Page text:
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Heading into the weekend the weather focus turns to a significant storm that promises to bring heavy rain and severe thunderstorms to parts of the central Midwest. While it's still too early to define the extent of the severe weather, most models are indicating sufficient shear and instability for surface based supercells. Here's the current risk area for Saturday as laid out by the Storm Prediction Center.

The severe threat will exist ahead of a surface low that's projected to track from Kansas Saturday morning to northeast Iowa Saturday evening. Here's the GFS depiction of the 2 time periods.

Saturday morning:

Saturday evening:

Near and just east of the track of the surface low is where the strongest storms are anticipated...roughly where SPC has its outlook. The NWS in the Quad Cities issued this story board late Thursday showing the potential impacts. You will notice there is the mention of possible tornadoes.

Some of the key ingredients regarding the ultimate strength of storms will be instability tied to heating and moisture. Here's what the GFS shows for highs.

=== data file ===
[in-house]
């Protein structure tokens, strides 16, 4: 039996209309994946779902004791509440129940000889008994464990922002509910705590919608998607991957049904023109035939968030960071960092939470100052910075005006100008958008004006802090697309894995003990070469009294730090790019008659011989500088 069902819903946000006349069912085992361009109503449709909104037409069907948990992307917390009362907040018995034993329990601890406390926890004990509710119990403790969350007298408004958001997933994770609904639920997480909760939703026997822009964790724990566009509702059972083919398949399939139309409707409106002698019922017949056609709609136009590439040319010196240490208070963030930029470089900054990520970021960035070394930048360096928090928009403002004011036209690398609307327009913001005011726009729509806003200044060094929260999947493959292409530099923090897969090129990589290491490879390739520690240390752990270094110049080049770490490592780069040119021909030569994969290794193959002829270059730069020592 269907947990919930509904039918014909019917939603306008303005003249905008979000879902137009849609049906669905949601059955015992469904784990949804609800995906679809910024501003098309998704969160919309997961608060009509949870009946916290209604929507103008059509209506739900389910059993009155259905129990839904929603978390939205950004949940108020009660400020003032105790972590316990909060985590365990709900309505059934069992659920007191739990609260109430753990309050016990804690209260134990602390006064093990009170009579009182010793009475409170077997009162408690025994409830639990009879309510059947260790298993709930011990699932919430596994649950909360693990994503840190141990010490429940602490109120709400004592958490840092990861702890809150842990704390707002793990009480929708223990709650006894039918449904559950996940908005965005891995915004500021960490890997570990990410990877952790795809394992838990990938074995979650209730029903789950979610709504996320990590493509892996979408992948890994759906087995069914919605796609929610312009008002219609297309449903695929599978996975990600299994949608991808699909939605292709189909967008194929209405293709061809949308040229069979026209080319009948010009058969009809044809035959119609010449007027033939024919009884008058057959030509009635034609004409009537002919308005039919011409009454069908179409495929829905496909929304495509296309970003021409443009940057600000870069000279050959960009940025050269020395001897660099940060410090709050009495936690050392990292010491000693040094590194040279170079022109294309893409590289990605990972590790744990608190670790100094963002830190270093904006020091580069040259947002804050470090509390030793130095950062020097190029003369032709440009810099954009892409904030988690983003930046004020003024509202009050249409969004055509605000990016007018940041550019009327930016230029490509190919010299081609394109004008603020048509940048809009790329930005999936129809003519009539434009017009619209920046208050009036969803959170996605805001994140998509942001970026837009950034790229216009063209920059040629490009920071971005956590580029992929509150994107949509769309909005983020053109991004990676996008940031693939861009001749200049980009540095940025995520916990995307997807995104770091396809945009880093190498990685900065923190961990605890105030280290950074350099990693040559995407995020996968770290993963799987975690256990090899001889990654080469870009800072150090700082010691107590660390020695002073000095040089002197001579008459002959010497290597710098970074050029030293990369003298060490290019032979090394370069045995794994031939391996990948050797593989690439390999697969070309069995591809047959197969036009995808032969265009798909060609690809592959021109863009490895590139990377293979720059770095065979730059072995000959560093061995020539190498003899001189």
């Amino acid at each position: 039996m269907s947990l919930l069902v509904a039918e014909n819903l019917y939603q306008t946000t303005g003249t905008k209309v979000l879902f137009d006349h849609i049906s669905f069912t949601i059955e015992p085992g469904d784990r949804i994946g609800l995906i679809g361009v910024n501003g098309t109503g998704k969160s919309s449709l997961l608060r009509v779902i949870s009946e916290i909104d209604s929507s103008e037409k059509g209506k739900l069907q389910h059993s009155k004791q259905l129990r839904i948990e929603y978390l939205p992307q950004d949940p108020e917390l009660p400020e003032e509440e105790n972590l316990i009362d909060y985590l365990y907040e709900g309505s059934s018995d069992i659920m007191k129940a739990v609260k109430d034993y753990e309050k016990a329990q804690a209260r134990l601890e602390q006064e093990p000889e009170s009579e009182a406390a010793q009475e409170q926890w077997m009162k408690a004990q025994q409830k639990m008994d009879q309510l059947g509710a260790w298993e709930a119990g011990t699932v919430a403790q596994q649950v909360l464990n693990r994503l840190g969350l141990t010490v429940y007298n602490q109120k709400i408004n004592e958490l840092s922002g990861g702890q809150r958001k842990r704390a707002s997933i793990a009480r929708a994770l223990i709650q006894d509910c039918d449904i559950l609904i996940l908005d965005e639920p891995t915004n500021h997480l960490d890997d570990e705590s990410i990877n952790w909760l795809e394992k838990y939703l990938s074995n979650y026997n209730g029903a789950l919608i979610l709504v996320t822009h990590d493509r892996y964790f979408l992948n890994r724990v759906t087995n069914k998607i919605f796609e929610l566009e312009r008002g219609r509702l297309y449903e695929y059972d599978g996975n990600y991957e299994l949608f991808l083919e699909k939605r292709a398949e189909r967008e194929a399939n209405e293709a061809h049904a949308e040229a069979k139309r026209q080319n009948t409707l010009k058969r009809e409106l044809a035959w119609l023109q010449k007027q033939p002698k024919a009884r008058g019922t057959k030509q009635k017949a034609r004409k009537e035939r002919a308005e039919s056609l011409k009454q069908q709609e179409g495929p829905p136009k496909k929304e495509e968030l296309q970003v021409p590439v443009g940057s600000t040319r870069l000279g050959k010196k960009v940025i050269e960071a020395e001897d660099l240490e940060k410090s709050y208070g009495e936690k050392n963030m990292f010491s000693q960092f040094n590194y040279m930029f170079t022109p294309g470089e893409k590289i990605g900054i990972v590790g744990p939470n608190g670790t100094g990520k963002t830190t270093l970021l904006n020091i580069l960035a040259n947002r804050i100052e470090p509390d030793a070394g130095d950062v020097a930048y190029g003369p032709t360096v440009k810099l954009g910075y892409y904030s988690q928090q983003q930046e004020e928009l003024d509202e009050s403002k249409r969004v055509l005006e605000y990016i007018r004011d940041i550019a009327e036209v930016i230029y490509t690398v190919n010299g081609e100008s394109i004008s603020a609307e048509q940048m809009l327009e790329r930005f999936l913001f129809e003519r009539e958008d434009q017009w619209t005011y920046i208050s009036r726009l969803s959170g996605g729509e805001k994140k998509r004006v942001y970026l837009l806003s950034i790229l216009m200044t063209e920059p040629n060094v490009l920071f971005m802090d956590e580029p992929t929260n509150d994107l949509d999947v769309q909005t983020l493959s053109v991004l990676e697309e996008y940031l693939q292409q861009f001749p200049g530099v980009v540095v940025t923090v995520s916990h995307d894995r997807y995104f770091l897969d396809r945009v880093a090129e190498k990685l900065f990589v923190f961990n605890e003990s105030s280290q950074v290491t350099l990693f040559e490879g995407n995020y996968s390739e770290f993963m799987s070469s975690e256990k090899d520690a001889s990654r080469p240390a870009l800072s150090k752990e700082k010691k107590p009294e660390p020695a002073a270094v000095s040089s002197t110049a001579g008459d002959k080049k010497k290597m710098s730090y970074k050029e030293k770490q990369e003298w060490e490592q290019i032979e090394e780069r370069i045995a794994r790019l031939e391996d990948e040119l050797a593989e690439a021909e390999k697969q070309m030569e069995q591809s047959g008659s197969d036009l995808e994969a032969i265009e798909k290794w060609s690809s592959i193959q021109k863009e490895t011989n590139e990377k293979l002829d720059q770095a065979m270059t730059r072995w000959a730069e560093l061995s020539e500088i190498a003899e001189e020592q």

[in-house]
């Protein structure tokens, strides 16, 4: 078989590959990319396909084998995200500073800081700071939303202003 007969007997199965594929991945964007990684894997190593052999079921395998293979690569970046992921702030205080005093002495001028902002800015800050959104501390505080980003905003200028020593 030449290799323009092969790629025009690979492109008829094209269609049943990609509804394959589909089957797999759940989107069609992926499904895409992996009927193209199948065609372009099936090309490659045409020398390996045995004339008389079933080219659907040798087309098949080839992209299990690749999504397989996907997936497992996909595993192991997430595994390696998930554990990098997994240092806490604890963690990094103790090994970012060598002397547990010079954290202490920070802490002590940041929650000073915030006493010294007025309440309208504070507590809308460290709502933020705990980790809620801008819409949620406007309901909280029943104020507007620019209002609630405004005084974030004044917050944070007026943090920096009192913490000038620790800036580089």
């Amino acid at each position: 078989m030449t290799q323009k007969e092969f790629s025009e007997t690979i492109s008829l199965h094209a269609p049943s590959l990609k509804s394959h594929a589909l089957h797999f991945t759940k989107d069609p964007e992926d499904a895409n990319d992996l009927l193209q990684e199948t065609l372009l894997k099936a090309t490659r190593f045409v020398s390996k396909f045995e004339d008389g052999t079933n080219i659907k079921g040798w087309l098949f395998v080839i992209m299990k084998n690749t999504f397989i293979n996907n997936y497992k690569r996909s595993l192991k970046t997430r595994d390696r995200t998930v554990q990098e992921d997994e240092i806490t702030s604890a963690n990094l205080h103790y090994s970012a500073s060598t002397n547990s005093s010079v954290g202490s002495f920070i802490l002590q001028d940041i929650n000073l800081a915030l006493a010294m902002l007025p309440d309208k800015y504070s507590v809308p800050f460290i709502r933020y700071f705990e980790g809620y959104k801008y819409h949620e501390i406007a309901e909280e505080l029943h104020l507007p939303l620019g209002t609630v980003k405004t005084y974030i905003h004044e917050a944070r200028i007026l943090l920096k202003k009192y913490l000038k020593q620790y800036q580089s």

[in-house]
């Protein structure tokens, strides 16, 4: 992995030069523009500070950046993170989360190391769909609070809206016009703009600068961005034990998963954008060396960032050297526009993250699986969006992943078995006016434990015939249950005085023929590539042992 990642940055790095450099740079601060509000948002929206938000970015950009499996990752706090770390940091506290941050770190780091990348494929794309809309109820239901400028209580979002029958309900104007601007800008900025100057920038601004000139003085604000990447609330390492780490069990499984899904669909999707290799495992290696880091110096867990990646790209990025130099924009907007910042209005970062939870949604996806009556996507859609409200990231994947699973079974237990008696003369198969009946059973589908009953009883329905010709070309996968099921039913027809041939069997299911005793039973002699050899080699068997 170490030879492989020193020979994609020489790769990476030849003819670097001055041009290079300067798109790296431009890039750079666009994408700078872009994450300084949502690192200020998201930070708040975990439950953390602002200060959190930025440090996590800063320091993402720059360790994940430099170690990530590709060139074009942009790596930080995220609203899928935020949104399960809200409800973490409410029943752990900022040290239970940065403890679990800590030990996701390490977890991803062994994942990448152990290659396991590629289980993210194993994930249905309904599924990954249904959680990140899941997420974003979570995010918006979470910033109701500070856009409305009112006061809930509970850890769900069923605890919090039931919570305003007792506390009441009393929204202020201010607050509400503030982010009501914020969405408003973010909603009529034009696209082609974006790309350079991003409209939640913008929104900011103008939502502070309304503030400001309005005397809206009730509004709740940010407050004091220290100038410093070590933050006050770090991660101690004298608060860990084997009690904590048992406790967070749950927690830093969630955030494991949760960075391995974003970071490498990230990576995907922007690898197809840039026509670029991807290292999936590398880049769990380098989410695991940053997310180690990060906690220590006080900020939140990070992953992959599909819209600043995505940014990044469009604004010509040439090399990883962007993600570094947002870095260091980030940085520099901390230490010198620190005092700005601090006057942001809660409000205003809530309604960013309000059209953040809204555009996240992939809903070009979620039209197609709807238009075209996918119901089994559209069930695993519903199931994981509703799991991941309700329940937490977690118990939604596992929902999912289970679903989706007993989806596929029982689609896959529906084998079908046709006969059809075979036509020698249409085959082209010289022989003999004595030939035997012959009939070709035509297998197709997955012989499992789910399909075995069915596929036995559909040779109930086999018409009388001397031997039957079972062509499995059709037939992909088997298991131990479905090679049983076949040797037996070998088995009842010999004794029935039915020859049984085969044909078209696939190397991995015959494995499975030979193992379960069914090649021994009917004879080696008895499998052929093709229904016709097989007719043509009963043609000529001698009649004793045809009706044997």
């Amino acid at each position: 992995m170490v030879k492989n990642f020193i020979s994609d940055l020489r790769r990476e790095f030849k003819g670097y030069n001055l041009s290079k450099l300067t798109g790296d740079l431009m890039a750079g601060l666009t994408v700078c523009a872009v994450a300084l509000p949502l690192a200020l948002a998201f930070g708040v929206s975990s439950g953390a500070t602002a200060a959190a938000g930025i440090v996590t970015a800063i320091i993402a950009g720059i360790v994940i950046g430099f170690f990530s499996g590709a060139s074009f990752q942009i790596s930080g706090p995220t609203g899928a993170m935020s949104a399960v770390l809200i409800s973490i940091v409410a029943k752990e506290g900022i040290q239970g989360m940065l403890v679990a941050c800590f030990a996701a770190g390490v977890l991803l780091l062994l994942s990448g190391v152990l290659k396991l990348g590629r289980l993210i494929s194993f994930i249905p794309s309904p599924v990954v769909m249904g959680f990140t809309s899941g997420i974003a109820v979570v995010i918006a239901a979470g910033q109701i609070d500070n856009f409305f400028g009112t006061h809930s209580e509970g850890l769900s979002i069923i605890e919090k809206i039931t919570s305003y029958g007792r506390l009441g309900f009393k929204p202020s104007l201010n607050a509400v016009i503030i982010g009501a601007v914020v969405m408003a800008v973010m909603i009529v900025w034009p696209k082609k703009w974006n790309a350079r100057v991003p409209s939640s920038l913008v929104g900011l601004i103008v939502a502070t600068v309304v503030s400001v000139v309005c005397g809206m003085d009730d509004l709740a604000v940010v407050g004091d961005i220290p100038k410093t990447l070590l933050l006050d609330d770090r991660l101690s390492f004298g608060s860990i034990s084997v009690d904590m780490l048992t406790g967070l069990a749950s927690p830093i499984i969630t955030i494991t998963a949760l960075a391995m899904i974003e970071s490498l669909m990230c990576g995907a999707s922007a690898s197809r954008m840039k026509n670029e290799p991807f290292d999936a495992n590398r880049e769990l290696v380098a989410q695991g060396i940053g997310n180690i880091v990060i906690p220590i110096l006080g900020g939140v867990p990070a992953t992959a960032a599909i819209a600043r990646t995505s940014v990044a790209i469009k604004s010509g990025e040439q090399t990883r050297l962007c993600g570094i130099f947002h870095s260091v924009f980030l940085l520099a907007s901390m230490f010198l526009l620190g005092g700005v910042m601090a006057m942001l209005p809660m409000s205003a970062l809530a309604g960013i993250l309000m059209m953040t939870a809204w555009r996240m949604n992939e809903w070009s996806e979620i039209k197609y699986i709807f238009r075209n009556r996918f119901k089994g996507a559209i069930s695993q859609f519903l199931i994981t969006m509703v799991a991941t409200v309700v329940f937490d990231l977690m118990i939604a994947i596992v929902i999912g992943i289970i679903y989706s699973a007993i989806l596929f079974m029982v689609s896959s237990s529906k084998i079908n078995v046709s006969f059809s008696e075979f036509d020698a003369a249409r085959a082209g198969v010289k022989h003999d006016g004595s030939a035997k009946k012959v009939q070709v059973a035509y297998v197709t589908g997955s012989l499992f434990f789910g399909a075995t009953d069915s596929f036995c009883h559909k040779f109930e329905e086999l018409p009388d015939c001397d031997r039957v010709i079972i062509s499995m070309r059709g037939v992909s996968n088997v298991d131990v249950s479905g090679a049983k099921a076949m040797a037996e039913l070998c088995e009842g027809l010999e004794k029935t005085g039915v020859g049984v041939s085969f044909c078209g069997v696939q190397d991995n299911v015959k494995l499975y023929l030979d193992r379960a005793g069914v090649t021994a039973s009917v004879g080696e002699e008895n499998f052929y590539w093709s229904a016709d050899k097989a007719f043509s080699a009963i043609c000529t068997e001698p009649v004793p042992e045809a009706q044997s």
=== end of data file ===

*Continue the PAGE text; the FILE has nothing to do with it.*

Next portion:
Dew points are quite high for mid October pushing 70 in spots.

The warmth and moisture will generate CAPE (convective available energy) Saturday that should reach 1-2,000 j/kg. That's not extreme but combined with the bulk shear that some models show up to 60 kts could prime the pump for strong storms in the afternoon and early evening in my local area.

One thing that is very impressive is the high moisture levels. PWAT's (precipitable water vapor) are off the charts (over 2" near Cedar Rapids).

To put that into perspective 2" PWAT's represent moisture levels more that 300% greater than normal.

That's 4.1 standard deviations above normal.

With such deep moisture and potent dynamics the potential is there for heavy rains to once again fall. The GFS has a band of 1-3" totals near the track of the surface low and triple point.

By Sunday the storm is gone but a quick pop of cold air will drop temperatures substantially. Here's Sunday's highs which will be accompanied by strong NW winds.

Needless to say, there's some weather brewing as another fall storm stomps across the central Midwest. Roll weather...TS

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